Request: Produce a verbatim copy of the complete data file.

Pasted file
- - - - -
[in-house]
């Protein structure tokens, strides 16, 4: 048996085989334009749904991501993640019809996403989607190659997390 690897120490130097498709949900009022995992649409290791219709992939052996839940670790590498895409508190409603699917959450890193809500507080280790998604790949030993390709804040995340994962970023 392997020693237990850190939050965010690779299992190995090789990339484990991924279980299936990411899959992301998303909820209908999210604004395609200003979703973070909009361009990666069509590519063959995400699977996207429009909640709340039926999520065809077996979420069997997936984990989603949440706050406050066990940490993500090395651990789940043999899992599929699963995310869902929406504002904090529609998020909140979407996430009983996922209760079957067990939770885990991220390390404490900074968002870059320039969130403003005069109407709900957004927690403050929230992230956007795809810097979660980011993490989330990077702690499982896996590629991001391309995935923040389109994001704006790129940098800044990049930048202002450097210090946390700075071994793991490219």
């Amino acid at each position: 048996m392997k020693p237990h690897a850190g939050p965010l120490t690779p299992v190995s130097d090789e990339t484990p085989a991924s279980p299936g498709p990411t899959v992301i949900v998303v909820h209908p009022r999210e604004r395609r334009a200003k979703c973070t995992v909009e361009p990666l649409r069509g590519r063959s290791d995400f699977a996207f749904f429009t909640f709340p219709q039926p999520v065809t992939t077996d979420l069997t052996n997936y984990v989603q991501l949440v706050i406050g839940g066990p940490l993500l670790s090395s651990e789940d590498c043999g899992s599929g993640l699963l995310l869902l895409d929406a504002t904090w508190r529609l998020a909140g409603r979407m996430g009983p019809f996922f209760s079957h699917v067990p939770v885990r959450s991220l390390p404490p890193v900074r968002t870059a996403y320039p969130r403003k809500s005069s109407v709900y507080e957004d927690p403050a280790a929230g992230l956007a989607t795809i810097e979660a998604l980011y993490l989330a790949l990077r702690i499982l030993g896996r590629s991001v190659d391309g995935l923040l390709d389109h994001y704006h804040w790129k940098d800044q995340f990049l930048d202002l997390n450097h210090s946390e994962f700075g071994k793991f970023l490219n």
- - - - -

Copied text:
[in-house]
């Protein structure tokens, strides 16, 4: 048996085989334009749904991501993640019809996403989607190659997390 690897120490130097498709949900009022995992649409290791219709992939052996839940670790590498895409508190409603699917959450890193809500507080280790998604790949030993390709804040995340994962970023 392997020693237990850190939050965010690779299992190995090789990339484990991924279980299936990411899959992301998303909820209908999210604004395609200003979703973070909009361009990666069509590519063959995400699977996207429009909640709340039926999520065809077996979420069997997936984990989603949440706050406050066990940490993500090395651990789940043999899992599929699963995310869902929406504002904090529609998020909140979407996430009983996922209760079957067990939770885990991220390390404490900074968002870059320039969130403003005069109407709900957004927690403050929230992230956007795809810097979660980011993490989330990077702690499982896996590629991001391309995935923040389109994001704006790129940098800044990049930048202002450097210090946390700075071994793991490219």
């Amino acid at each position: 048996m392997k020693p237990h690897a850190g939050p965010l120490t690779p299992v190995s130097d090789e990339t484990p085989a991924s279980p299936g498709p990411t899959v992301i949900v998303v909820h209908p009022r999210e604004r395609r334009a200003k979703c973070t995992v909009e361009p990666l649409r069509g590519r063959s290791d995400f699977a996207f749904f429009t909640f709340p219709q039926p999520v065809t992939t077996d979420l069997t052996n997936y984990v989603q991501l949440v706050i406050g839940g066990p940490l993500l670790s090395s651990e789940d590498c043999g899992s599929g993640l699963l995310l869902l895409d929406a504002t904090w508190r529609l998020a909140g409603r979407m996430g009983p019809f996922f209760s079957h699917v067990p939770v885990r959450s991220l390390p404490p890193v900074r968002t870059a996403y320039p969130r403003k809500s005069s109407v709900y507080e957004d927690p403050a280790a929230g992230l956007a989607t795809i810097e979660a998604l980011y993490l989330a790949l990077r702690i499982l030993g896996r590629s991001v190659d391309g995935l923040l390709d389109h994001y704006h804040w790129k940098d800044q995340f990049l930048d202002l997390n450097h210090s946390e994962f700075g071994k793991f970023l490219n």